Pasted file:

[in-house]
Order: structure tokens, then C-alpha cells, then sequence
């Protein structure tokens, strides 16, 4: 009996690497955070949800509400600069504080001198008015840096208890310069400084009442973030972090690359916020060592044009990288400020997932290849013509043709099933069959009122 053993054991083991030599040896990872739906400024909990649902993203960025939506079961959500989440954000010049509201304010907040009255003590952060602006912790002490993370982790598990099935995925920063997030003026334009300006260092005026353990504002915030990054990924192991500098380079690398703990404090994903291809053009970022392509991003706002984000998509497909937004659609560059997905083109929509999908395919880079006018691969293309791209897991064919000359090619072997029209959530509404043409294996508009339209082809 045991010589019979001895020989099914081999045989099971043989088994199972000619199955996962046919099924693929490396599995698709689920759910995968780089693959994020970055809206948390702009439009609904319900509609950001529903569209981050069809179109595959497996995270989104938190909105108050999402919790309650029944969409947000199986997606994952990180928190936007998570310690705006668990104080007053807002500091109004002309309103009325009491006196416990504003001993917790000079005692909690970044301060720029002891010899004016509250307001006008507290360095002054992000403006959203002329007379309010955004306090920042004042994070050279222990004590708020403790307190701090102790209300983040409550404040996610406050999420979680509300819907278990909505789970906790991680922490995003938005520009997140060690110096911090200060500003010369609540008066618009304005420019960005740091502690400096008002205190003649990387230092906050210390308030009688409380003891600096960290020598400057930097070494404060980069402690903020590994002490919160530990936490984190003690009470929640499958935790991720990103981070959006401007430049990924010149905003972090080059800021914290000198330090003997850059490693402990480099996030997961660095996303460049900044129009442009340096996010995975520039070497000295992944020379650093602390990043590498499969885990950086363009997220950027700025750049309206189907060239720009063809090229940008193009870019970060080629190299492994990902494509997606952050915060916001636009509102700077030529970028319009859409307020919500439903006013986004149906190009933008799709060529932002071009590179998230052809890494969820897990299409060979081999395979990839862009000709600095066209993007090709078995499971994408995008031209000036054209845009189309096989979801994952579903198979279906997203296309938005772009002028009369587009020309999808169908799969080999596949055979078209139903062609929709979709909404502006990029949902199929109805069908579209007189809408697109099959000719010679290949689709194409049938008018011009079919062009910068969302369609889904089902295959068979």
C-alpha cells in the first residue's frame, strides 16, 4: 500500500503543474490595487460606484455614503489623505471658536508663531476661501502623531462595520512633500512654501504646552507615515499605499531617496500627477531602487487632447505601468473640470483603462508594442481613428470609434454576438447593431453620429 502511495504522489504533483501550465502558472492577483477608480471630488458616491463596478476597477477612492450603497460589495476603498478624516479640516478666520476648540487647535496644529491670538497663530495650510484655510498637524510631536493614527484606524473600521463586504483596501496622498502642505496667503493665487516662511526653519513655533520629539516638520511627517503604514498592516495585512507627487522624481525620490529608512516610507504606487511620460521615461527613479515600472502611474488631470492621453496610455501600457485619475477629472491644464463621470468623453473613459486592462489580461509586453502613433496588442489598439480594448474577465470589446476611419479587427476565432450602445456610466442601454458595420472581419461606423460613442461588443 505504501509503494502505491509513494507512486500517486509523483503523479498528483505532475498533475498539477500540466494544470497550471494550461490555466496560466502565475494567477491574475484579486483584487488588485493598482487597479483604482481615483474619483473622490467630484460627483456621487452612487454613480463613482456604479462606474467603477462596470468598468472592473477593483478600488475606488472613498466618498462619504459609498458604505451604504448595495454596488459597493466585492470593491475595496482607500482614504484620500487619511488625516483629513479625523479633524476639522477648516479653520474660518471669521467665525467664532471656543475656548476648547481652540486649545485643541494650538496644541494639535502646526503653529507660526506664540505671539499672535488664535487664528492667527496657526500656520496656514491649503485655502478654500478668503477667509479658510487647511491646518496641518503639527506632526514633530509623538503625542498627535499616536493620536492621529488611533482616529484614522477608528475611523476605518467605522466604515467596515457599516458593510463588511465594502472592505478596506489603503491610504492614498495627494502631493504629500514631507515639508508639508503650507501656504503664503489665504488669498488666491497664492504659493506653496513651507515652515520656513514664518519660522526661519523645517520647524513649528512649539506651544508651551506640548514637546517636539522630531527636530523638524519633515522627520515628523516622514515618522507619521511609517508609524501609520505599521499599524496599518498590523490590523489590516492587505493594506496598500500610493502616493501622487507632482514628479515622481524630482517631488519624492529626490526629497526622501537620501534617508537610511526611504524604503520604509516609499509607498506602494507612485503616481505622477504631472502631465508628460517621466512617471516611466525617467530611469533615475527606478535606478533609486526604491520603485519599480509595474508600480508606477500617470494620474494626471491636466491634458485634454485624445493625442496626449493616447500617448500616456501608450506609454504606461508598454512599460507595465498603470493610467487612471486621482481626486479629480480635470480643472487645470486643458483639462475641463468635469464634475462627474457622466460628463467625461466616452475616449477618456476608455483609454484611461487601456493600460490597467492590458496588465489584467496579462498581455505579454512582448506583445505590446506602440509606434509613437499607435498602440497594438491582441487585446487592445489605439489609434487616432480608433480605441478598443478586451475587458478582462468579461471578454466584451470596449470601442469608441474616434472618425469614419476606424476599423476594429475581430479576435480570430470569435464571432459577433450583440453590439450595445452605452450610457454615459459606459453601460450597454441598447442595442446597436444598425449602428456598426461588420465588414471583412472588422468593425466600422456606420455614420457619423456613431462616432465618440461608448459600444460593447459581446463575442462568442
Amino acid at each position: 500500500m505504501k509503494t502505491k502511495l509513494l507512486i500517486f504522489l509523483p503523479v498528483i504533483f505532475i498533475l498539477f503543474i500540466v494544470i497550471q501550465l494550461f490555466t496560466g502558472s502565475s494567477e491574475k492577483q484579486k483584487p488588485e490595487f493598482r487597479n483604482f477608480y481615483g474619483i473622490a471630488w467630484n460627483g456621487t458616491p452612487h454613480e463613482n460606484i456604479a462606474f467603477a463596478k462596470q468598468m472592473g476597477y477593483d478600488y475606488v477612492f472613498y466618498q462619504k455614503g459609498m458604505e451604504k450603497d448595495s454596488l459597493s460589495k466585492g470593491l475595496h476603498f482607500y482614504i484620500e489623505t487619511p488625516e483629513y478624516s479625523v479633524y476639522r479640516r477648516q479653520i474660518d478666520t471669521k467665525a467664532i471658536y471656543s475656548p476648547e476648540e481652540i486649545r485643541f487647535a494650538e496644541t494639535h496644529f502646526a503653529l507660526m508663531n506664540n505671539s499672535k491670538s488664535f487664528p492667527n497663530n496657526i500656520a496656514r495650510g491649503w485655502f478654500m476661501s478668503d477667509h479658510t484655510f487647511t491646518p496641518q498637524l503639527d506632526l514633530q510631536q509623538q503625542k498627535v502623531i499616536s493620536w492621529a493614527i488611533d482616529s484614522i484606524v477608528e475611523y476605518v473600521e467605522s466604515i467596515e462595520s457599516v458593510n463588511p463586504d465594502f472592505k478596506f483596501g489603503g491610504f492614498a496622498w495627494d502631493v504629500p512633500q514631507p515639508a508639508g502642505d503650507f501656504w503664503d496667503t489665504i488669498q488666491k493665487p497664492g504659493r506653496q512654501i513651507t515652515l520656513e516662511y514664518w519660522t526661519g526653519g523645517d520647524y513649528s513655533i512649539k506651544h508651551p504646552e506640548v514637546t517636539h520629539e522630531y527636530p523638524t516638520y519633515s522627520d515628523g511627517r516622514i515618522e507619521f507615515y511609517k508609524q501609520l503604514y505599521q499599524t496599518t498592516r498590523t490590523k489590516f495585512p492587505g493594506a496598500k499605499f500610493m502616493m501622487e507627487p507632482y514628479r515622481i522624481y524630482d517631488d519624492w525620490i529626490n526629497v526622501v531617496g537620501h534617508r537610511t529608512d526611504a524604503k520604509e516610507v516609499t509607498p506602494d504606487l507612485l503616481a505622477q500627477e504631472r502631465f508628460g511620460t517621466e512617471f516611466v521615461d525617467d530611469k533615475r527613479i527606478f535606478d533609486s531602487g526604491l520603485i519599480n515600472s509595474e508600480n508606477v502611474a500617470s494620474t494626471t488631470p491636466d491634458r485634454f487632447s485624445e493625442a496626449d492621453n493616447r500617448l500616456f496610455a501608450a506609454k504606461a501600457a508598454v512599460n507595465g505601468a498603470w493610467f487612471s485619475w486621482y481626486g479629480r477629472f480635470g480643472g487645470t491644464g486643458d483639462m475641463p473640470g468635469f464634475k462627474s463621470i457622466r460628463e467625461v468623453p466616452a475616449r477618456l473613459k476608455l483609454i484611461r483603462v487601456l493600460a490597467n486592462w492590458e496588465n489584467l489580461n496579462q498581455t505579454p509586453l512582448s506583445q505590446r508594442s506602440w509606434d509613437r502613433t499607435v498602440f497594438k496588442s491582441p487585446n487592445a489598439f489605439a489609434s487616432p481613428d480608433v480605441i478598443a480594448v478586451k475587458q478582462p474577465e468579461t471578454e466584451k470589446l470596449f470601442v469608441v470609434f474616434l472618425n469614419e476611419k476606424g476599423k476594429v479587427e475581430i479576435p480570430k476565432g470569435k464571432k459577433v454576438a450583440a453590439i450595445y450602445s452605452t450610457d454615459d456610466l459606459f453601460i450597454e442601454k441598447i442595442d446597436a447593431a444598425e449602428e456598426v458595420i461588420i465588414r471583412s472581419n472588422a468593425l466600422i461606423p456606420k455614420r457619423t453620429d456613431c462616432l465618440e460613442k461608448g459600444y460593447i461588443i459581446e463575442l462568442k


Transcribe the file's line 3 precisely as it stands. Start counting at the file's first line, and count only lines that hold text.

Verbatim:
């Protein structure tokens, strides 16, 4: 009996690497955070949800509400600069504080001198008015840096208890310069400084009442973030972090690359916020060592044009990288400020997932290849013509043709099933069959009122 053993054991083991030599040896990872739906400024909990649902993203960025939506079961959500989440954000010049509201304010907040009255003590952060602006912790002490993370982790598990099935995925920063997030003026334009300006260092005026353990504002915030990054990924192991500098380079690398703990404090994903291809053009970022392509991003706002984000998509497909937004659609560059997905083109929509999908395919880079006018691969293309791209897991064919000359090619072997029209959530509404043409294996508009339209082809 045991010589019979001895020989099914081999045989099971043989088994199972000619199955996962046919099924693929490396599995698709689920759910995968780089693959994020970055809206948390702009439009609904319900509609950001529903569209981050069809179109595959497996995270989104938190909105108050999402919790309650029944969409947000199986997606994952990180928190936007998570310690705006668990104080007053807002500091109004002309309103009325009491006196416990504003001993917790000079005692909690970044301060720029002891010899004016509250307001006008507290360095002054992000403006959203002329007379309010955004306090920042004042994070050279222990004590708020403790307190701090102790209300983040409550404040996610406050999420979680509300819907278990909505789970906790991680922490995003938005520009997140060690110096911090200060500003010369609540008066618009304005420019960005740091502690400096008002205190003649990387230092906050210390308030009688409380003891600096960290020598400057930097070494404060980069402690903020590994002490919160530990936490984190003690009470929640499958935790991720990103981070959006401007430049990924010149905003972090080059800021914290000198330090003997850059490693402990480099996030997961660095996303460049900044129009442009340096996010995975520039070497000295992944020379650093602390990043590498499969885990950086363009997220950027700025750049309206189907060239720009063809090229940008193009870019970060080629190299492994990902494509997606952050915060916001636009509102700077030529970028319009859409307020919500439903006013986004149906190009933008799709060529932002071009590179998230052809890494969820897990299409060979081999395979990839862009000709600095066209993007090709078995499971994408995008031209000036054209845009189309096989979801994952579903198979279906997203296309938005772009002028009369587009020309999808169908799969080999596949055979078209139903062609929709979709909404502006990029949902199929109805069908579209007189809408697109099959000719010679290949689709194409049938008018011009079919062009910068969302369609889904089902295959068979």